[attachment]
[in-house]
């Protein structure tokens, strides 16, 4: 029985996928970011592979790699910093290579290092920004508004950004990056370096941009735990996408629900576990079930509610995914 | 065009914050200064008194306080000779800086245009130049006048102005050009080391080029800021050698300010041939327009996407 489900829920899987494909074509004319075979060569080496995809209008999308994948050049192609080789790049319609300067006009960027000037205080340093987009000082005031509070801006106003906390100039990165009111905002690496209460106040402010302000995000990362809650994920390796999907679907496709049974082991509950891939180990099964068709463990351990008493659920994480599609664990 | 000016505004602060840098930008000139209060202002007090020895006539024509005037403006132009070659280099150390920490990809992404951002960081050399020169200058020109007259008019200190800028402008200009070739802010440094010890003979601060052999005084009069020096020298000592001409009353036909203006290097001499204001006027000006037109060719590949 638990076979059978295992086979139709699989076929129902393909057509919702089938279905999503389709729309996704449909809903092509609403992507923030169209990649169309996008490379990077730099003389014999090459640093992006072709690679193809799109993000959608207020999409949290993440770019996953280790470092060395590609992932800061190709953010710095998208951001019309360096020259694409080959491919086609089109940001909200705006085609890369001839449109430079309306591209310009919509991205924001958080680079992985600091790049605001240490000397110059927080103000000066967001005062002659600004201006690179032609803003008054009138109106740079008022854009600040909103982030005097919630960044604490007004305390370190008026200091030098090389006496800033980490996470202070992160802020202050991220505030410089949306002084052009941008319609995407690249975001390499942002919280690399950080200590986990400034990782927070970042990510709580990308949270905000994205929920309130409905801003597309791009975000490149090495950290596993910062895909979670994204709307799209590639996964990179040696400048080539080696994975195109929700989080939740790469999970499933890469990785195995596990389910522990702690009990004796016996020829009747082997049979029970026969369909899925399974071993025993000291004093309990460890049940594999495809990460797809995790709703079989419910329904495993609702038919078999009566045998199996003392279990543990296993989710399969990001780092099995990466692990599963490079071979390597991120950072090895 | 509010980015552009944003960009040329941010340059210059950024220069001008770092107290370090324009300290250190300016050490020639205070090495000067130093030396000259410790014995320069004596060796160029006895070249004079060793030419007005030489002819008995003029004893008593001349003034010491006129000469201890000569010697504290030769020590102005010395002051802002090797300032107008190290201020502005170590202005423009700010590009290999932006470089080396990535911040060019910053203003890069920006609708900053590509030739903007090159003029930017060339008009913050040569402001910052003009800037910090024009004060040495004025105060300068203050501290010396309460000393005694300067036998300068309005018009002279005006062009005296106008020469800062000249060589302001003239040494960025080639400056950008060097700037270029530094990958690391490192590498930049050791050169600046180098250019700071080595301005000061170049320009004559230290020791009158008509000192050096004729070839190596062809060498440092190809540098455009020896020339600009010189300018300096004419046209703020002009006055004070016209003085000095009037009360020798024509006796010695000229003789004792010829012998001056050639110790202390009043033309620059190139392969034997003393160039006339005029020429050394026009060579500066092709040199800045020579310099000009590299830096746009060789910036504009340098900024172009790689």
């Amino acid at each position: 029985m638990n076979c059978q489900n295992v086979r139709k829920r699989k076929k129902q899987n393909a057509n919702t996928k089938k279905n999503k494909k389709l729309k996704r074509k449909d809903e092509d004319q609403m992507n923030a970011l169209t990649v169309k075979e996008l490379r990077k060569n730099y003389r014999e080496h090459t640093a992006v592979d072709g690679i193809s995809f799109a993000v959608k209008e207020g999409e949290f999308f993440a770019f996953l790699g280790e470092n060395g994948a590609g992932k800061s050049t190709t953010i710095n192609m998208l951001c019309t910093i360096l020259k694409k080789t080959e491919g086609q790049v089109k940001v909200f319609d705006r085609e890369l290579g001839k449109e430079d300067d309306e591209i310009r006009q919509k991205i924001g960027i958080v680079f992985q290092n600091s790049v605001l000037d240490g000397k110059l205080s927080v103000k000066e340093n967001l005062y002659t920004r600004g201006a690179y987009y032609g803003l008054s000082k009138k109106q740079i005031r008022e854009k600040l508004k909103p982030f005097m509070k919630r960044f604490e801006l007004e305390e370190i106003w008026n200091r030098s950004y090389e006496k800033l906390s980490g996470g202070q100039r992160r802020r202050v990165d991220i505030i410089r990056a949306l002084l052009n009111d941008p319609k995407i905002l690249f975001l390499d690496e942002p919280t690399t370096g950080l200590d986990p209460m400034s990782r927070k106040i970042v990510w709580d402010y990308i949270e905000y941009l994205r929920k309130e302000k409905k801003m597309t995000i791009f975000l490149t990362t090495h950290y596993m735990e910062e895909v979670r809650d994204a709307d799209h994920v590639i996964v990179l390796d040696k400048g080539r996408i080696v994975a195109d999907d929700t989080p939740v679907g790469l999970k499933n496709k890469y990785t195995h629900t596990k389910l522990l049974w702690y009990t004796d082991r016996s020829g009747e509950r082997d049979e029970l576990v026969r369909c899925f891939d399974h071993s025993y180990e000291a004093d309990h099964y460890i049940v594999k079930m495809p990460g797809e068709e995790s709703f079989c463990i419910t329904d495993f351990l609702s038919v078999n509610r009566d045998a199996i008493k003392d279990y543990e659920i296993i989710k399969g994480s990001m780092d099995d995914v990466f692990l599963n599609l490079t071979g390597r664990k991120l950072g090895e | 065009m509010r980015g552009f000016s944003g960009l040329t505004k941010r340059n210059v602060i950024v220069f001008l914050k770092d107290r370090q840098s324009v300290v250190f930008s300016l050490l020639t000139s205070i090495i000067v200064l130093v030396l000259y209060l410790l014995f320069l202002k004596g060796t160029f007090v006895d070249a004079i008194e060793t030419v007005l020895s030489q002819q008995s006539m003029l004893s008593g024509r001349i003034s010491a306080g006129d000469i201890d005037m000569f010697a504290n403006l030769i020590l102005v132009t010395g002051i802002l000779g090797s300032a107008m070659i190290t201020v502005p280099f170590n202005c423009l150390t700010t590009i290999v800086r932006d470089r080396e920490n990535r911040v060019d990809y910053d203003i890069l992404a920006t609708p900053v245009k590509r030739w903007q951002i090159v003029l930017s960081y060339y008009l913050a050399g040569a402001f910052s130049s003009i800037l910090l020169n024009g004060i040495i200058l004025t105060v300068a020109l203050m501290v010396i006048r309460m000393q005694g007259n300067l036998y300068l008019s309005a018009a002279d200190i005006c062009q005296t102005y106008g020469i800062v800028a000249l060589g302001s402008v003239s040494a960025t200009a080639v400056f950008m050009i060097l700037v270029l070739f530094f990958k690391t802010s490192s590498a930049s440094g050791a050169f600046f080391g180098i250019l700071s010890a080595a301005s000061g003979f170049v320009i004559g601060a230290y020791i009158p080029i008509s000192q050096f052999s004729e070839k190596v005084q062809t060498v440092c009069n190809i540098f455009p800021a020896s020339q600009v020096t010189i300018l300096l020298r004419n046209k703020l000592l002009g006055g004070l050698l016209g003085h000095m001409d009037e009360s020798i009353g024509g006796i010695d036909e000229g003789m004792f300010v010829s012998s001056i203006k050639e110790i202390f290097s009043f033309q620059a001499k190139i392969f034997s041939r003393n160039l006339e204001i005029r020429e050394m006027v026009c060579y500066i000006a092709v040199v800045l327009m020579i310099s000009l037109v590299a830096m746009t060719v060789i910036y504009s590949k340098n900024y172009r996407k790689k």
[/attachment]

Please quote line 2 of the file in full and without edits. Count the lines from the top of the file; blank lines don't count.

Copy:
């Protein structure tokens, strides 16, 4: 029985996928970011592979790699910093290579290092920004508004950004990056370096941009735990996408629900576990079930509610995914 | 065009914050200064008194306080000779800086245009130049006048102005050009080391080029800021050698300010041939327009996407 489900829920899987494909074509004319075979060569080496995809209008999308994948050049192609080789790049319609300067006009960027000037205080340093987009000082005031509070801006106003906390100039990165009111905002690496209460106040402010302000995000990362809650994920390796999907679907496709049974082991509950891939180990099964068709463990351990008493659920994480599609664990 | 000016505004602060840098930008000139209060202002007090020895006539024509005037403006132009070659280099150390920490990809992404951002960081050399020169200058020109007259008019200190800028402008200009070739802010440094010890003979601060052999005084009069020096020298000592001409009353036909203006290097001499204001006027000006037109060719590949 638990076979059978295992086979139709699989076929129902393909057509919702089938279905999503389709729309996704449909809903092509609403992507923030169209990649169309996008490379990077730099003389014999090459640093992006072709690679193809799109993000959608207020999409949290993440770019996953280790470092060395590609992932800061190709953010710095998208951001019309360096020259694409080959491919086609089109940001909200705006085609890369001839449109430079309306591209310009919509991205924001958080680079992985600091790049605001240490000397110059927080103000000066967001005062002659600004201006690179032609803003008054009138109106740079008022854009600040909103982030005097919630960044604490007004305390370190008026200091030098090389006496800033980490996470202070992160802020202050991220505030410089949306002084052009941008319609995407690249975001390499942002919280690399950080200590986990400034990782927070970042990510709580990308949270905000994205929920309130409905801003597309791009975000490149090495950290596993910062895909979670994204709307799209590639996964990179040696400048080539080696994975195109929700989080939740790469999970499933890469990785195995596990389910522990702690009990004796016996020829009747082997049979029970026969369909899925399974071993025993000291004093309990460890049940594999495809990460797809995790709703079989419910329904495993609702038919078999009566045998199996003392279990543990296993989710399969990001780092099995990466692990599963490079071979390597991120950072090895 | 509010980015552009944003960009040329941010340059210059950024220069001008770092107290370090324009300290250190300016050490020639205070090495000067130093030396000259410790014995320069004596060796160029006895070249004079060793030419007005030489002819008995003029004893008593001349003034010491006129000469201890000569010697504290030769020590102005010395002051802002090797300032107008190290201020502005170590202005423009700010590009290999932006470089080396990535911040060019910053203003890069920006609708900053590509030739903007090159003029930017060339008009913050040569402001910052003009800037910090024009004060040495004025105060300068203050501290010396309460000393005694300067036998300068309005018009002279005006062009005296106008020469800062000249060589302001003239040494960025080639400056950008060097700037270029530094990958690391490192590498930049050791050169600046180098250019700071080595301005000061170049320009004559230290020791009158008509000192050096004729070839190596062809060498440092190809540098455009020896020339600009010189300018300096004419046209703020002009006055004070016209003085000095009037009360020798024509006796010695000229003789004792010829012998001056050639110790202390009043033309620059190139392969034997003393160039006339005029020429050394026009060579500066092709040199800045020579310099000009590299830096746009060789910036504009340098900024172009790689």